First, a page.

In line with The Phuket News’ regular coverage of beach safety issues, we have reproduced the letter here in full:
For five years now, I have served as a volunteer lifeguard on Phuket’s west coast beaches. Soon after I started I quickly found myself battling dangerous surf, participating in numerous life and death rescues, riding with critical patients in the ambulance to hospital and recovering bodies with my fellow lifeguards.
It started in early 2013, as I arrived on Phuket to enjoy my retirement. I looked forward to a more healthy and stress-free lifestyle on the island.
I soon took up ocean swimming to maintain my health and get fit. I started in Kamala, swimming as far as I could. At first it wasn’t very far. But I didn’t quit.
After a few months, I was able to swim from Kamala to Laem Singh and back. By May of 2013, I was able to swim from Kamala to Surin Beach, bodysurf for an hour or two, and then swim back to Kamala.
It was on one of my swim/bodysurf sessions to Surin Beach that I encountered the local lifeguards doing some training. By then, I had read several news articles about frequent drownings, along with some graphic photos.
I remembered a news article where the local government pleaded with the public to volunteer at the beaches to help stop the drownings.
So when I saw the lifeguards training that day, I nervously approached them. To be honest, a couple of the guards looked a bit rough, and I was worried they might laugh at me, or tell me to leave them alone.
I don’t know why, but those news stories and graphic photos of the deceased I saw stuck in my mind.
So I walked up to them, swim fins in hand, and asked if they accepted volunteers.
It was a spur-of-the-moment decision.
When they understood what I was asking, and realised I was sincerely interested in what they do, the lifeguards welcomed me to train with their squad.
It was just a few weeks after I finished training that I made my first major rescue – hauling in a Singaporean tourist from the heavy Phuket surf.
It all happened very fast and my 20 years of experience as a licensed paramedic kicked in. The lifeguards asked me to ride with the victims in the ambulance to Thalang Hospital.
Actually, they sort of pushed me in, as I was reluctant. One of our two patients was in serious condition with respiratory difficulty and was gasping for air, coughing violently and vomiting sea water.
EMS and I worked together in the back to keep his airway open, and oxygen flowing to his lungs, while we made our way to hospital.
The look of fear and panic on that man’s face, as the ambulance sirens yelped and wailed, remains etched in my mind. At that moment, he was fighting for his life.
I asked what his name was. He could barely respond. I held his hand. Using his first name, I told him over and over, “We got you, you’re out of the water, everything is okay now. Try to relax.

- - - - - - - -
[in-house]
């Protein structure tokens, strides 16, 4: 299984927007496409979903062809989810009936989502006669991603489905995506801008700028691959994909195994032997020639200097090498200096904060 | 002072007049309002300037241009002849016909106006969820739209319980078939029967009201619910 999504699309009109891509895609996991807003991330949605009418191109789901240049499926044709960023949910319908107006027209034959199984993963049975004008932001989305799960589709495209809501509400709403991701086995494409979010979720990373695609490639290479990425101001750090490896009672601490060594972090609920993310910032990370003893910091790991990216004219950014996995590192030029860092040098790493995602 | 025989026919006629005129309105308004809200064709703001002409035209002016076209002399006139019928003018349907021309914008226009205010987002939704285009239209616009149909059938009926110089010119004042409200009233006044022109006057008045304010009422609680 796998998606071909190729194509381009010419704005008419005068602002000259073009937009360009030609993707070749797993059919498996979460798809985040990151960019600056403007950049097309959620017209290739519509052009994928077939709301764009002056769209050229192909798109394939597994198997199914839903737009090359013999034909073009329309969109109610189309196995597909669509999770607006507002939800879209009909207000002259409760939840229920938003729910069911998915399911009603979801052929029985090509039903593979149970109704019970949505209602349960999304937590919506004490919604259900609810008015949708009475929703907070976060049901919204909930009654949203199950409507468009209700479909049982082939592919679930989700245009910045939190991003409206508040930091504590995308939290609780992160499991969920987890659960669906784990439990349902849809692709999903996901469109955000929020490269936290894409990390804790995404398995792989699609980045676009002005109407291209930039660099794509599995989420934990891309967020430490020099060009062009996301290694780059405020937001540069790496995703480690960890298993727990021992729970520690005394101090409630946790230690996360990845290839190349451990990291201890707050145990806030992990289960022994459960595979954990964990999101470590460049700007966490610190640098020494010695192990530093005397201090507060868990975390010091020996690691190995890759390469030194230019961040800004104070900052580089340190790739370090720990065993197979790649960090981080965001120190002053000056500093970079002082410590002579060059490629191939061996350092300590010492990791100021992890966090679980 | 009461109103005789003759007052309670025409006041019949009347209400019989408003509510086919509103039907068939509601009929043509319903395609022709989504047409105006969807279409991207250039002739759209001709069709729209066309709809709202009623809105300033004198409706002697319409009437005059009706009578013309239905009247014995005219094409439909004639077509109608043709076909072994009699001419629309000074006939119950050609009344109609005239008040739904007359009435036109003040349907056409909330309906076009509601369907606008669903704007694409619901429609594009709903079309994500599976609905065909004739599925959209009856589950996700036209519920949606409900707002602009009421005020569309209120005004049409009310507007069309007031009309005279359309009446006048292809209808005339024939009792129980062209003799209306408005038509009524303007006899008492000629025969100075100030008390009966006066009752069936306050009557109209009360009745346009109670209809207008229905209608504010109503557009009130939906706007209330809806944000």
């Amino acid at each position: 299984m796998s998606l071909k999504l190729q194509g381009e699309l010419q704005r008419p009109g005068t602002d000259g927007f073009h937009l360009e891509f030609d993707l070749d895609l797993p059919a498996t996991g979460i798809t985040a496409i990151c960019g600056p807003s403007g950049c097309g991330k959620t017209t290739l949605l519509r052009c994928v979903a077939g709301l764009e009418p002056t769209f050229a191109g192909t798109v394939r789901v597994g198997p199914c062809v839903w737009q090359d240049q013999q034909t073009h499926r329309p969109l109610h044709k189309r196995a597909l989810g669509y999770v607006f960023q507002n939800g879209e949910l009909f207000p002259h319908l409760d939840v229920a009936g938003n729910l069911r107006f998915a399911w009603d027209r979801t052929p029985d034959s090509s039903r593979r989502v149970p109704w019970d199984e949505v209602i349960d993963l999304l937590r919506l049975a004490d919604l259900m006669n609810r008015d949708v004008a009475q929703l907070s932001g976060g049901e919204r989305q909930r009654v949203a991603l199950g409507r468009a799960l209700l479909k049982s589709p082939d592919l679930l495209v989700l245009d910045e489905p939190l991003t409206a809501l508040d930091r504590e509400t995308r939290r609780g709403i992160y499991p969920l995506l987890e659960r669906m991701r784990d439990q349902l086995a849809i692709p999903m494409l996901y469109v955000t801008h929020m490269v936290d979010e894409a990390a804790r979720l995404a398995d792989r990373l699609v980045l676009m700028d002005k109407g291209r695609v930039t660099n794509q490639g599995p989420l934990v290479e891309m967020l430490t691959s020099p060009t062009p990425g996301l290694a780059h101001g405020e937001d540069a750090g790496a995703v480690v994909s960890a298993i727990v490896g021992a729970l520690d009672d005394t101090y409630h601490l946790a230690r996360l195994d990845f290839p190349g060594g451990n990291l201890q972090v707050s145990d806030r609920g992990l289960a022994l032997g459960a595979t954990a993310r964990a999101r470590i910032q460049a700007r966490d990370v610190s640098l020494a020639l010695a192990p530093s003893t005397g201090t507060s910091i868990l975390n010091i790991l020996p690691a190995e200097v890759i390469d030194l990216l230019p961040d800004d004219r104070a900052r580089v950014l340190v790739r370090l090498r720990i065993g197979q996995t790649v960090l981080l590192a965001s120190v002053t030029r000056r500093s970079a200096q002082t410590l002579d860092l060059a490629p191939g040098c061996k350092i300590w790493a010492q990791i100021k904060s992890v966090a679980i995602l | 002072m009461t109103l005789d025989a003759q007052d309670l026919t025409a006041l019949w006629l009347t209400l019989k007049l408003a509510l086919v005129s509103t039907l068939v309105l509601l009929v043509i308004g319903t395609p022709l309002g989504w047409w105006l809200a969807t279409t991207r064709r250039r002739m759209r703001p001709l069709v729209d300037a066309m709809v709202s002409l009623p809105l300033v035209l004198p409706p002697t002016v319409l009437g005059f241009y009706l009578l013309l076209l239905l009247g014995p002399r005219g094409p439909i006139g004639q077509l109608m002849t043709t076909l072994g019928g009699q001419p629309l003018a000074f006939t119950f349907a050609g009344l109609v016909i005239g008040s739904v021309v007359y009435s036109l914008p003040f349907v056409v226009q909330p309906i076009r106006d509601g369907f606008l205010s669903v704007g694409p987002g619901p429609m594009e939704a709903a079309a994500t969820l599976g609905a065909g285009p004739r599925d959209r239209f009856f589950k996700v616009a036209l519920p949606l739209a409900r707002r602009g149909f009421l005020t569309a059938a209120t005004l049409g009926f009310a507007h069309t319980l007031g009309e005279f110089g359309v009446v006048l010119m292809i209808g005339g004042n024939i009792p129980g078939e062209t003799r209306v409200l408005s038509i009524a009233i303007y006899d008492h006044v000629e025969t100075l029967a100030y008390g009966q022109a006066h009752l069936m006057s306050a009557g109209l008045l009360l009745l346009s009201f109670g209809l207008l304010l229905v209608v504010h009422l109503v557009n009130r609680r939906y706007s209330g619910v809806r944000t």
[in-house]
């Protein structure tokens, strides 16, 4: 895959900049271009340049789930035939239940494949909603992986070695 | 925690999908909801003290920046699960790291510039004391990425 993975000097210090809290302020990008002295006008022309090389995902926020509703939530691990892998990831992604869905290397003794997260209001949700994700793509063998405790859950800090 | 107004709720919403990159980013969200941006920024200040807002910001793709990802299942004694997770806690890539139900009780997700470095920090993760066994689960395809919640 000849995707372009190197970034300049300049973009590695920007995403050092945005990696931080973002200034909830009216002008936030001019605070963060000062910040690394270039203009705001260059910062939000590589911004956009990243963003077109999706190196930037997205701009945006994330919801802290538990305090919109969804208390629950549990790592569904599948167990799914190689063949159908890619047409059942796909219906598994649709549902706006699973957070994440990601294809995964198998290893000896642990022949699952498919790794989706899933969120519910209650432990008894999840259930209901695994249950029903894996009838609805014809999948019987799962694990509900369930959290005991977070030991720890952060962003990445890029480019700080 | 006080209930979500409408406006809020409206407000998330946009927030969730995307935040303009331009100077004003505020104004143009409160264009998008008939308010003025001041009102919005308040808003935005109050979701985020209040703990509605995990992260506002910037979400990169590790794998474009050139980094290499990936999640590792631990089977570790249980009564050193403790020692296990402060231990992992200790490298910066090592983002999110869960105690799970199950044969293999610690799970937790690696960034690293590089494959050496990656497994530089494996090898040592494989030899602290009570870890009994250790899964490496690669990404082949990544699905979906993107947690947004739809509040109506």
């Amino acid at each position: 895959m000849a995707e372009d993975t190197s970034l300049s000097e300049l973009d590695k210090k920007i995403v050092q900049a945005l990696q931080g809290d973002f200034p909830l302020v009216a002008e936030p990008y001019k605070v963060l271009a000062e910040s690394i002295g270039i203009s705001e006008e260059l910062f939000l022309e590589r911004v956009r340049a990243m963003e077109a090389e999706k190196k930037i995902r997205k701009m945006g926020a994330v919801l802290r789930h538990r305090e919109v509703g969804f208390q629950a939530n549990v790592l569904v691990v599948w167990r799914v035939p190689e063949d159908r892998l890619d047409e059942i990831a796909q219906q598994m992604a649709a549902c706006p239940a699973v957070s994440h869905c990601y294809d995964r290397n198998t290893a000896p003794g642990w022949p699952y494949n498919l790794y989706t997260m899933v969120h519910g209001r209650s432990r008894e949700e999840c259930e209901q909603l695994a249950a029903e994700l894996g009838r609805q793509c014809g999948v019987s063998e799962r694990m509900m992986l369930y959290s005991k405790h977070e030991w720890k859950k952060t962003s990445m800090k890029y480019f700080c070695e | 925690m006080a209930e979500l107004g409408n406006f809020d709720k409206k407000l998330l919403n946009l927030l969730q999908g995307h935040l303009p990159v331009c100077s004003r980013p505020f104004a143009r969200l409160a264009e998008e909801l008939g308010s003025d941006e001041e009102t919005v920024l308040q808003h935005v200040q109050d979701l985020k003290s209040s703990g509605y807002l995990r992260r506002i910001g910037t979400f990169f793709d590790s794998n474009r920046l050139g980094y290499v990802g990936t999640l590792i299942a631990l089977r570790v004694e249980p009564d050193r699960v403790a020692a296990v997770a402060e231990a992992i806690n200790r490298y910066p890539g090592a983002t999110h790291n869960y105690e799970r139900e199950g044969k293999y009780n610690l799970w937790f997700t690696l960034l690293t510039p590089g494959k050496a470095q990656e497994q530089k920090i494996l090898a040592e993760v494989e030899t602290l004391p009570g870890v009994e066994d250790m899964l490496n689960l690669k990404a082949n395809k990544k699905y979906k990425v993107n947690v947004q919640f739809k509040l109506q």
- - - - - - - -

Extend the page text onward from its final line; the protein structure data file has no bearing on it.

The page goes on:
You’re going to be fine.” And, gradually, he did relax. He was able to take better and deeper breaths of the oxygen. After two days in hospital, he returned to Singapore, fully recovered.
In the last five years, I have spent over 2,000 hours on Phuket’s beaches as a volunteer lifeguard. I have rescued many, and I have seen some die.
I have weathered monsoon rain and lightning on the beaches, alongside the Thai lifeguards, under the tents. I understand how difficult and dangerous this job is.
Since the 2017 lifeguard budget cut, however, I have observed a steady decline in lifeguard effectiveness on Phuket.
In my opinion, this is not primarily caused by lack of training (although more training never hurts!).
The yellow lifeguard tents, designed for light winds and fair weather, are not safe to use during monsoon season. Several have already been blown apart this year.
On the beach, monsoon squalls with heavy winds, rain, and lightning, often appear on the horizon suddenly.
Two weeks ago, a fast-moving storm squall took us by surprise, and we moved a tourist couple and their two children to “safety” under the tent.
But the wind and rain continued to increase, and I wondered if the tent would blow away, and all of us under it would go with it.
I was relieved when, over an hour later, the wind started to subside.
Surely we must do better than this!
The continuous postponement of promised outside training for ALL of Phuket’s lifeguards (it has been put off four times this year), lack of safe shelter, and worn out equipment long past it’s useful life, is taking it’s toll on the lifeguards ability to do the job.
Money that is being spent elsewhere should be immediately diverted to replacing old equipment, constructing safe beach facilities and hiring and training additional lifeguards.
Until this happens, the weekly tragedies will continue.
Every time I read about another preventable drowning, my heart breaks all over again.
When will Phuket’s lifeguards receive the support they need to succeed?